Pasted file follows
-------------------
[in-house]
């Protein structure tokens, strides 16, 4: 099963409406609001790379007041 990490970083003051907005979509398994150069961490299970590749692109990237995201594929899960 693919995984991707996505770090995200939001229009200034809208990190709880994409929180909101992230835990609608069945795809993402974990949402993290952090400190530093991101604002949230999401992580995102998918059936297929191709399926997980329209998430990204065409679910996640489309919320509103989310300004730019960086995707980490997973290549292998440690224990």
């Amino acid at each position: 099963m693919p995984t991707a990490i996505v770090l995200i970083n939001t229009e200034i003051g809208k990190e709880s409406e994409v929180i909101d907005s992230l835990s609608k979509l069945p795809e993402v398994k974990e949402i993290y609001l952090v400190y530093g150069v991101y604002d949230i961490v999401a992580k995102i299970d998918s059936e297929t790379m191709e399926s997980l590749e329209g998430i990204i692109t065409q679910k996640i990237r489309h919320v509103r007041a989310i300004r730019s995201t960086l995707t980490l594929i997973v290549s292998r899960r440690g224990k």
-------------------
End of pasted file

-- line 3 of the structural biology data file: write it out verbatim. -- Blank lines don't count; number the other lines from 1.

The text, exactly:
């Amino acid at each position: 099963m693919p995984t991707a990490i996505v770090l995200i970083n939001t229009e200034i003051g809208k990190e709880s409406e994409v929180i909101d907005s992230l835990s609608k979509l069945p795809e993402v398994k974990e949402i993290y609001l952090v400190y530093g150069v991101y604002d949230i961490v999401a992580k995102i299970d998918s059936e297929t790379m191709e399926s997980l590749e329209g998430i990204i692109t065409q679910k996640i990237r489309h919320v509103r007041a989310i300004r730019s995201t960086l995707t980490l594929i997973v290549s292998r899960r440690g224990k």